Mold Testing FAQs

Mold is, without a doubt, very dangerous.

It can cause serious health problems, not to mention the negative impact that it can have on your Florida home or business.

In this FAQ, we’ll answer 9 frequently asked questions about mold testing.

 

1 . What is mold?

We hear and read a lot about the dangers of mold exposure, but what is mold exactly anyway?

Mold is a common type of fungus that thrives in moist, warm conditions.

It’s an important part of our ecosystem, but can also be a serious nuisance.

Like most fungi, mold breaks down plant and animal matter in the environment. They reproduce by releasing spores into the air.

In significant quantities, these spores can present a health hazard to humans; causing respiratory problems and allergic reactions.

 

2. What causes mold to develop?

To grow, mold requires oxygen, water, nutrients and favorable temperatures.

Nutrients for mold are present in dead organic material such as wood, as well as some synthetic products such as paints.

Mold thrives well in presence of moisture, although some species of mold can get moisture from moist air.

Common sources of moisture include:

  • Poor or improper ventilation of heating and cooking appliances
  • Wet clothes drying inside the home
  • Humidifiers
  • Condensation on cool surfaces
  • Steam from the bathroom or kitchen
  • Damp basements and crawl spaces
  • Outdoor drainage problems
  • Indoor plumbing leaks
  • Roof leaks

Most types of molds flourish at normal indoor temperatures of between 40F and 100F.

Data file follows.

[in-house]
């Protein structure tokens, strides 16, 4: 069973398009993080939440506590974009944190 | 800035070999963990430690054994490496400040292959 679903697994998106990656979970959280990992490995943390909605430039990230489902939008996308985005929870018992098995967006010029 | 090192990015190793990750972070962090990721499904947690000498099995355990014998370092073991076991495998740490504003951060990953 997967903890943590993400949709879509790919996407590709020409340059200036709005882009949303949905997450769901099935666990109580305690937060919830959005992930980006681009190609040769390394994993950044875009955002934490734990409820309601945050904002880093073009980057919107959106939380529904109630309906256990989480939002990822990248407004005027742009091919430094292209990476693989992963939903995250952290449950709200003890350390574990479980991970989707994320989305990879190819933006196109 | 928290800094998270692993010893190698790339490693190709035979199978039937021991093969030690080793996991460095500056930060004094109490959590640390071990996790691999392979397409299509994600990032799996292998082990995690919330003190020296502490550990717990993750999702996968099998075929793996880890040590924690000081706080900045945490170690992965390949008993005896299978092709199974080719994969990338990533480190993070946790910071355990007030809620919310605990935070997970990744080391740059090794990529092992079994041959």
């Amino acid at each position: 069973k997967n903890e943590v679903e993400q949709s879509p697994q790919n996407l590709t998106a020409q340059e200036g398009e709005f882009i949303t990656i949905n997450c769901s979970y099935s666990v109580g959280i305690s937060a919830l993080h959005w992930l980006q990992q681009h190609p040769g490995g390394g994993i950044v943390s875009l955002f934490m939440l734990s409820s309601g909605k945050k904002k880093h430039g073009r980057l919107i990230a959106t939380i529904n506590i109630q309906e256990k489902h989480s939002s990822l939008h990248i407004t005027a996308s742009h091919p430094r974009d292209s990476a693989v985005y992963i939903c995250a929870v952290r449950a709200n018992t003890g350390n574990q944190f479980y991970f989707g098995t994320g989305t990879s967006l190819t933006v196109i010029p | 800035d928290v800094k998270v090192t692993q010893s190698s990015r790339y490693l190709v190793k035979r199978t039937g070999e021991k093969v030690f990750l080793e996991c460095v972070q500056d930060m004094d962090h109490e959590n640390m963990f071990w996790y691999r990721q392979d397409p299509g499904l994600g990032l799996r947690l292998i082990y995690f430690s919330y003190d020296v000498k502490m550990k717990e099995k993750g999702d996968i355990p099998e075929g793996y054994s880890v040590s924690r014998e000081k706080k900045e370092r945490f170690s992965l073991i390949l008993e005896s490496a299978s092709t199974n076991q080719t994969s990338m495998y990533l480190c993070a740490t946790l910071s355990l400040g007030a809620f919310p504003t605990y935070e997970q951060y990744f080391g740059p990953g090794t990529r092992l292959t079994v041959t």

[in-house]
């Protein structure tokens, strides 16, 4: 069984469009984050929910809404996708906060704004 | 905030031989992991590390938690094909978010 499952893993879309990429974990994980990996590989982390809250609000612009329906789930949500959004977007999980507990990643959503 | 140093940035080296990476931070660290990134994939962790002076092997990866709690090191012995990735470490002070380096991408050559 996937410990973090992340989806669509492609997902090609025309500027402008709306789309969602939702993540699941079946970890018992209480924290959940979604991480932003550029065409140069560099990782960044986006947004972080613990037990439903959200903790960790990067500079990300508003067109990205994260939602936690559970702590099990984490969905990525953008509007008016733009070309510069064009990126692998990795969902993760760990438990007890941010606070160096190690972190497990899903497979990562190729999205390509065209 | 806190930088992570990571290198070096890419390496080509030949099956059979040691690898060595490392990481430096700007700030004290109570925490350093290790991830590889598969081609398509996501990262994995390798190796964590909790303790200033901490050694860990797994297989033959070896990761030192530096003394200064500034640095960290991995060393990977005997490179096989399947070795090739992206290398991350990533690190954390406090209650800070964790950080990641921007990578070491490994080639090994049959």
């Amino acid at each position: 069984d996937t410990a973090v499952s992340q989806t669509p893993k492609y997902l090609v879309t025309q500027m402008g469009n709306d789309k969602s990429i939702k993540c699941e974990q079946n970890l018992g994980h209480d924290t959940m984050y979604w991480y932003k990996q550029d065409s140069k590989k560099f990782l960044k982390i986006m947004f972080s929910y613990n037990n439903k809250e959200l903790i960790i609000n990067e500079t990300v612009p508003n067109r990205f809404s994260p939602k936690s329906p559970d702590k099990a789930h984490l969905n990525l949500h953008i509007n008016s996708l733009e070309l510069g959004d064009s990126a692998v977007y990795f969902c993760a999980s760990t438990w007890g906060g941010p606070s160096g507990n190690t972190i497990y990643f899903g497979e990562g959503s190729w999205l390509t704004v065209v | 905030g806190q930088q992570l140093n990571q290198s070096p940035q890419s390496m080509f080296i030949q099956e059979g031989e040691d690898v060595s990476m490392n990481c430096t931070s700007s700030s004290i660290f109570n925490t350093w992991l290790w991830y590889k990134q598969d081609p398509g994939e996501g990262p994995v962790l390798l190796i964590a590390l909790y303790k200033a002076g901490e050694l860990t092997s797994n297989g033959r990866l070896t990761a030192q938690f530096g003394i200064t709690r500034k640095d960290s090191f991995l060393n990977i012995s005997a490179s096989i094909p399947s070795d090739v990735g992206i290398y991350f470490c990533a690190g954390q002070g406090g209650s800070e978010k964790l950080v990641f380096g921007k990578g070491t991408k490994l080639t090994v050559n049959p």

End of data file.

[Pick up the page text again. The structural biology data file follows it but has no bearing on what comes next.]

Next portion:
Beyond these limits, most molds may remain dormant or inactive.

 

3. How can mold affect our health?

X-ray-Lungs-Doctor

Exposure to mold can cause health effects in some people.

Mold spores are everywhere, including your home, and they can grow on any surface that has sufficient moisture.

Exposure to significant levels of mold is linked to increased risk of various respiratory health problems.

These health problems include respiratory infections, allergies, asthma, and a variety of upper and lower respiratory symptoms.

The greater the exposure to mold, the greater the risk of health effects.

 

4. All molds are toxic, right?

Not all molds are toxic, in fact, most aren’t. It takes an expert to determine which is.

“Toxic mold” is a term that is used to describe types of mold that are considered deadly to humans.

Below is a list of the most common and dangerous molds encountered in either homes, schools, or workplaces:

  • Alternaria
  • Fusarium
  • Penicillium
  • Aspergillus
  • Chaetomium
  • Stachybotrys

These mold types can be hazardous to your health.

 

5. How do I know if I have a mold or moisture problem?

Mold or moisture problems may be hidden or visible.

Examples of hidden problem areas include inside walls, floors, ceilings, or behind baseboards, behind furniture or beneath wallpaper.

Visible areas include surfaces in the building itself and items in the building.

Signs of mold or moisture problem in your home are:

  • An earthy, musty, or moldy smell
  • Damp surfaces, including condensation on walls or windows
  • Water damage, such as rotting wood, bubbled or peeling paint, or warped floors
  • Water-stained, discolored, or moldy surfaces

 

6. When should I test for mold?